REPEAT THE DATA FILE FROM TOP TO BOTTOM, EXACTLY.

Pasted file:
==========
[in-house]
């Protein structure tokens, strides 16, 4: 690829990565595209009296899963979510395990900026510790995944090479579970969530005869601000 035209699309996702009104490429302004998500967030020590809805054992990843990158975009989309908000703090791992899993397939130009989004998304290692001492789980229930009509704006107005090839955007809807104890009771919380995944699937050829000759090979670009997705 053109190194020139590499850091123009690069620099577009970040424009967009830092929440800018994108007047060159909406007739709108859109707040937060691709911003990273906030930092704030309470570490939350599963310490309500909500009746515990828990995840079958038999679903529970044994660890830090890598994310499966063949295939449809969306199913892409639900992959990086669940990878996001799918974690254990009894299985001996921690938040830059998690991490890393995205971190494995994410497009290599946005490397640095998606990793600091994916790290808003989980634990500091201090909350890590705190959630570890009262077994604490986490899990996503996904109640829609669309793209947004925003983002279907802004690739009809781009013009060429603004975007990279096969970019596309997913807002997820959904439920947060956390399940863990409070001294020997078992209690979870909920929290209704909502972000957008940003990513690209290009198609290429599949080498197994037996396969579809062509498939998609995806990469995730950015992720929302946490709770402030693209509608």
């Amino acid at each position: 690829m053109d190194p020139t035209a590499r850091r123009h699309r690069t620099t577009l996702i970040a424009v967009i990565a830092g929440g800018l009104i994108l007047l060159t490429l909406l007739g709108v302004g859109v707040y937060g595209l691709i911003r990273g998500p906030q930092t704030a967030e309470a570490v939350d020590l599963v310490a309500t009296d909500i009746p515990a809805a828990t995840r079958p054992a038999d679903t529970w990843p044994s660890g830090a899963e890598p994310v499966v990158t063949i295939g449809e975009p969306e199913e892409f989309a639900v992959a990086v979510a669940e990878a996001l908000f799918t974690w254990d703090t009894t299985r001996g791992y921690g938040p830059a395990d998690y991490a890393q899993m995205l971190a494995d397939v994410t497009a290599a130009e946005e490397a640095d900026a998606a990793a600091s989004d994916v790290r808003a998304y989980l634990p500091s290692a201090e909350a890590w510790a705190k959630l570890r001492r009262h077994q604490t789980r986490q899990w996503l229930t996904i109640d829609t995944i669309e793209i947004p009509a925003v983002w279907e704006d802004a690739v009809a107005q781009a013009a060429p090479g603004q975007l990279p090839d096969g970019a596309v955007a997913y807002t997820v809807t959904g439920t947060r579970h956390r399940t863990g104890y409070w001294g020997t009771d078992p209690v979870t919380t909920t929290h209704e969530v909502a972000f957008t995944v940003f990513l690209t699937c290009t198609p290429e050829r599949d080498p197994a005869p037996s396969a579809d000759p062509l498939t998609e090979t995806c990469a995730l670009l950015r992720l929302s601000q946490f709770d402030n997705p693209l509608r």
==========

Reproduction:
[in-house]
């Protein structure tokens, strides 16, 4: 690829990565595209009296899963979510395990900026510790995944090479579970969530005869601000 035209699309996702009104490429302004998500967030020590809805054992990843990158975009989309908000703090791992899993397939130009989004998304290692001492789980229930009509704006107005090839955007809807104890009771919380995944699937050829000759090979670009997705 053109190194020139590499850091123009690069620099577009970040424009967009830092929440800018994108007047060159909406007739709108859109707040937060691709911003990273906030930092704030309470570490939350599963310490309500909500009746515990828990995840079958038999679903529970044994660890830090890598994310499966063949295939449809969306199913892409639900992959990086669940990878996001799918974690254990009894299985001996921690938040830059998690991490890393995205971190494995994410497009290599946005490397640095998606990793600091994916790290808003989980634990500091201090909350890590705190959630570890009262077994604490986490899990996503996904109640829609669309793209947004925003983002279907802004690739009809781009013009060429603004975007990279096969970019596309997913807002997820959904439920947060956390399940863990409070001294020997078992209690979870909920929290209704909502972000957008940003990513690209290009198609290429599949080498197994037996396969579809062509498939998609995806990469995730950015992720929302946490709770402030693209509608």
């Amino acid at each position: 690829m053109d190194p020139t035209a590499r850091r123009h699309r690069t620099t577009l996702i970040a424009v967009i990565a830092g929440g800018l009104i994108l007047l060159t490429l909406l007739g709108v302004g859109v707040y937060g595209l691709i911003r990273g998500p906030q930092t704030a967030e309470a570490v939350d020590l599963v310490a309500t009296d909500i009746p515990a809805a828990t995840r079958p054992a038999d679903t529970w990843p044994s660890g830090a899963e890598p994310v499966v990158t063949i295939g449809e975009p969306e199913e892409f989309a639900v992959a990086v979510a669940e990878a996001l908000f799918t974690w254990d703090t009894t299985r001996g791992y921690g938040p830059a395990d998690y991490a890393q899993m995205l971190a494995d397939v994410t497009a290599a130009e946005e490397a640095d900026a998606a990793a600091s989004d994916v790290r808003a998304y989980l634990p500091s290692a201090e909350a890590w510790a705190k959630l570890r001492r009262h077994q604490t789980r986490q899990w996503l229930t996904i109640d829609t995944i669309e793209i947004p009509a925003v983002w279907e704006d802004a690739v009809a107005q781009a013009a060429p090479g603004q975007l990279p090839d096969g970019a596309v955007a997913y807002t997820v809807t959904g439920t947060r579970h956390r399940t863990g104890y409070w001294g020997t009771d078992p209690v979870t919380t909920t929290h209704e969530v909502a972000f957008t995944v940003f990513l690209t699937c290009t198609p290429e050829r599949d080498p197994a005869p037996s396969a579809d000759p062509l498939t998609e090979t995806c990469a995730l670009l950015r992720l929302s601000q946490f709770d402030n997705p693209l509608r």